Having successfully completed three studies of non-invasive vagus nerve stimulation (nVNS) for prevention and treatment of cluster headache, electroCore is now expanding its clinical program with two new trials of its gammaCore nVNS therapy in episodic migraine. The first trial is focused on the prevention of migraine, and the second examines the efficacy of nVNS for the acute treatment of migraine attacks. Both are randomized, double blind, parallel group, sham-controlled studies.
The migraine prevention study, which is being run at 22 sites in six countries across Europe, will enroll up to 400 patients. Over 200 patients have been recruited so far and the study is due to be completed in 2017. The primary objective of the trial is to compare the change in the number of migraine days experienced by those using the gammaCore treatment from the change experienced by patients using a sham therapy, and specifically focused on the change during the last four weeks of the twelve-week randomized period as compared to the four-week run-in period.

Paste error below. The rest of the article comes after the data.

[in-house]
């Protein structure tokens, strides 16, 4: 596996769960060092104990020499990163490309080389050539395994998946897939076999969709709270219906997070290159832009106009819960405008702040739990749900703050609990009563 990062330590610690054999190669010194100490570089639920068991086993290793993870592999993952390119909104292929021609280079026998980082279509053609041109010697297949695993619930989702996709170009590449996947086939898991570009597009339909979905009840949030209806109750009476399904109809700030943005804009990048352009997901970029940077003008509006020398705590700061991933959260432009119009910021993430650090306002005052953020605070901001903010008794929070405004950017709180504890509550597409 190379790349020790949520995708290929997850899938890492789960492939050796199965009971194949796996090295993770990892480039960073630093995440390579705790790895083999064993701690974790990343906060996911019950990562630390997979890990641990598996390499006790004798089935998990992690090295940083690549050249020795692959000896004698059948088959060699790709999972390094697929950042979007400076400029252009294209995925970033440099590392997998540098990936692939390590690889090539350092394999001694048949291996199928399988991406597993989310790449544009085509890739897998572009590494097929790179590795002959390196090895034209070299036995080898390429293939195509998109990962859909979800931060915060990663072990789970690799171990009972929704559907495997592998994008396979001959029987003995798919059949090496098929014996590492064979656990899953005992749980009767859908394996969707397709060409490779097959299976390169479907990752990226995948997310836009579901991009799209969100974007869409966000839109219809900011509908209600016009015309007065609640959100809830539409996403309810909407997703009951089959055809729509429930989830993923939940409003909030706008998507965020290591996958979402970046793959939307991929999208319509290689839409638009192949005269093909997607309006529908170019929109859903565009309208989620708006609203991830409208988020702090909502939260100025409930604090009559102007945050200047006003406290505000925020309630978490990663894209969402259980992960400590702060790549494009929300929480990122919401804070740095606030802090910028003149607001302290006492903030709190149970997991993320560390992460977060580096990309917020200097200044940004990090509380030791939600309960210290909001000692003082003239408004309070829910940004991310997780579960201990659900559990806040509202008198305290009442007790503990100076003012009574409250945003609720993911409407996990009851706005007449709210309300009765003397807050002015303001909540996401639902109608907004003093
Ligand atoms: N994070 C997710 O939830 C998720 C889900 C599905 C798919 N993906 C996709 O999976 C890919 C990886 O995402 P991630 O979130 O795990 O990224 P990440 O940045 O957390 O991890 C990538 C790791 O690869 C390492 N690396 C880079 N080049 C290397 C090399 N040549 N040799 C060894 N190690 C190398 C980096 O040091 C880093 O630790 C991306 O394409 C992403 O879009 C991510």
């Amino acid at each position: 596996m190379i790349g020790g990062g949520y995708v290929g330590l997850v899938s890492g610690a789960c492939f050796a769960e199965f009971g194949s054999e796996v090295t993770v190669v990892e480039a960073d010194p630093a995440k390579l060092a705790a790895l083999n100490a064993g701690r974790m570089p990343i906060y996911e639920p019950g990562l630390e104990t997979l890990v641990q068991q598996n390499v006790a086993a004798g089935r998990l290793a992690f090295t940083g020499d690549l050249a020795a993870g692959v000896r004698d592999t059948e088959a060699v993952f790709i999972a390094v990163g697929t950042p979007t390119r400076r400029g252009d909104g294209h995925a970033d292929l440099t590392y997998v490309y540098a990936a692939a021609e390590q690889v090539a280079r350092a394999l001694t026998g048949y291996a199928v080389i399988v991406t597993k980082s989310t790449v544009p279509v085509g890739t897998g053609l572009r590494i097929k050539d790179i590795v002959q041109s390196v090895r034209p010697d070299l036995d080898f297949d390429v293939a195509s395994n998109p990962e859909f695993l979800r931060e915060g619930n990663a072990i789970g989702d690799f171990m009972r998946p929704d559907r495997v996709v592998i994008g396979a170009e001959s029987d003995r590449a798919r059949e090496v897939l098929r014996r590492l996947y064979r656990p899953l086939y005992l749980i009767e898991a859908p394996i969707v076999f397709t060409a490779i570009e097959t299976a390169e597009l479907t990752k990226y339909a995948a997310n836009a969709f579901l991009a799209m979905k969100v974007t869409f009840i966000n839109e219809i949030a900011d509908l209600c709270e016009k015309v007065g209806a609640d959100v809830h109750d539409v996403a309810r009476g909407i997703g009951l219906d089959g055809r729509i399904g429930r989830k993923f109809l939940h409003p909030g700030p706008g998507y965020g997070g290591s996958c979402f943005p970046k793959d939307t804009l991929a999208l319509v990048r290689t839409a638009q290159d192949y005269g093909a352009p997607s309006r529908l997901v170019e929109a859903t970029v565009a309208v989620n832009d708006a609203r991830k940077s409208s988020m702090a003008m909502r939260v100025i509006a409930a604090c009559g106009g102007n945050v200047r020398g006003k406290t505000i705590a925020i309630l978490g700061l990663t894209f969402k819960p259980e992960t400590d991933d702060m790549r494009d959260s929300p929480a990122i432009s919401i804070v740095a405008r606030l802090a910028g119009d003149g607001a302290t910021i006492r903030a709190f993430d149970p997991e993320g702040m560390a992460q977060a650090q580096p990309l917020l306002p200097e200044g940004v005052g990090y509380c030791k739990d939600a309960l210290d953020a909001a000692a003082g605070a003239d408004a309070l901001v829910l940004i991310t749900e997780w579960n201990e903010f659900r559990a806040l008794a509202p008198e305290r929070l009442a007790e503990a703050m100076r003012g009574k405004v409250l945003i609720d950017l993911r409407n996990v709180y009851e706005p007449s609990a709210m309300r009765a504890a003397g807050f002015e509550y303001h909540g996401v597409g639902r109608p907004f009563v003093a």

The acute trial is recruiting at 10 sites across Italy. The first patient of up to 250 was enrolled in January. The primary outcome measure for this study is the pain-free rate for patients’ first migraine attacks, measured two hours after treatment. This study will also be completed in 2017.
ElectroCore’s nVNS therapy is delivered by placing the gammaCore device against the neck over the vagus nerve, where the carotid pulse is located. Prior scientific evidence shows that when the active device stimulates the afferent fibers of the vagus nerve, which project into the brain stem, there is a rapid and sustained change in brain chemistry characterized by the release of inhibitory neurotransmitters, including GABA, acetylcholine, serotonin and norepinephrine, and a decrease in the over-expression of the excitatory neurotransmitter glutamate. These sustained changes are believed to reducing the susceptibility of the individual to migraine attacks, and also to provide pain relief from migraines, if present.